September 1, 2006

Freenigma: Encryption for webmail

Author: Joe 'Zonker' Brockmeier

Until now, security-conscious email users could employ encryption with traditional email clients, but were out of luck with webmail services. Freenigma, a service to add encryption to third-party webmail services via a Firefox plugin, aims to add security to the convenience of webmail. My trial of the service indicates that it's making a good start, but has room to improve.

Freenigma provides encryption that works across multiple webmail platforms. It isn't the first system to encrypt webmail, but it is the first that I'm aware of that encrypts mail for third-party services such as Gmail. You can send encrypted mail through Gmail if you use its SMTP and POP features, but you can't encrypt and decrypt mail within the webmail client itself.

Other secure webmail providers, such as Hushmail, are primarily aimed at charging for services like storage and IMAP. They might provide basic service for free, but they're all about getting paid for the add-ons. Freenigma works with existing providers, so you don't have to give up the 2GB Gmail storage or your existing address.

So how does freenigma plan to make money? That's a bit nebulous, but according to the FAQ, the intent is to keep the service free for "private individuals" but make money off of services companies outsourcing mail to webmail providers.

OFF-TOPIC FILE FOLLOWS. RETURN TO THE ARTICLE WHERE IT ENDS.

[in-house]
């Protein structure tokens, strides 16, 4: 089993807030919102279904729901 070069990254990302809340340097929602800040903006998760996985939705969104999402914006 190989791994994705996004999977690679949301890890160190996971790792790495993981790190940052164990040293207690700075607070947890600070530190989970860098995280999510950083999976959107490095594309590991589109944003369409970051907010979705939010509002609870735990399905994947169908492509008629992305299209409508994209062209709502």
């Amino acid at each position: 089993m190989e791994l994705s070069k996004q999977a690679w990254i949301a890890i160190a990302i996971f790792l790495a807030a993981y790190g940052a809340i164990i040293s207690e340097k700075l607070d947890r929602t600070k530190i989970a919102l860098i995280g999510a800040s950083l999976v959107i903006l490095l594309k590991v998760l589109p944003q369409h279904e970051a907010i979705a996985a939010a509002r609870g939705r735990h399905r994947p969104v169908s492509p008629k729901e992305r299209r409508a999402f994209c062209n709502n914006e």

Getting started with freenigma

To get freenigma set up, start by registering an account with a supported webmail service, such as Hotmail, Gmail, or Yahoo! Mail. On the freenigma homepage there's a box on the left side of the page to sign up for an invitation to the service. Fill that out, and you should receive a confirmation email within an hour or so. After you receive the invitation, you'll need to go to the freenigma site and provide the email address you want to use, the password you want, and agree to the terms of service.

The next step is to install a Firefox plugin. I tested the plugin with Firefox 2.0 beta 1, and had no problems with it. After restarting the browser, you'll need to log in to freenigma, and then you'll be able to encrypt and decrypt messages.

The plugin appears as a small icon in the bottom status bar in the Firefox window. Clicking the icon disables freenigma, and right-clicking it pops up a link to the freenigma sign-in page.

Freenigma is dead simple to use, which isn't something you can say about many encryption add-ons. You doesn't have to worry about managing keys. When you visit a supported webmail service, the freenigma encrypt/decrypt dialog is visible on the pages where you compose and read messages. To encrypt or decrypt a message, just click the button and type your password. That's it -- freenigma does the rest.

Messages are not sent to freenigma's server for encryption; instead, the browser plugin handles that task. According to freenigma's documentation, "the freenigma extension sends nothing more than the list of recipient addresses to the freenigma server" in order to generate a session key to encrypt the mail text, and encryption is done within the browser.

What's missing with freenigma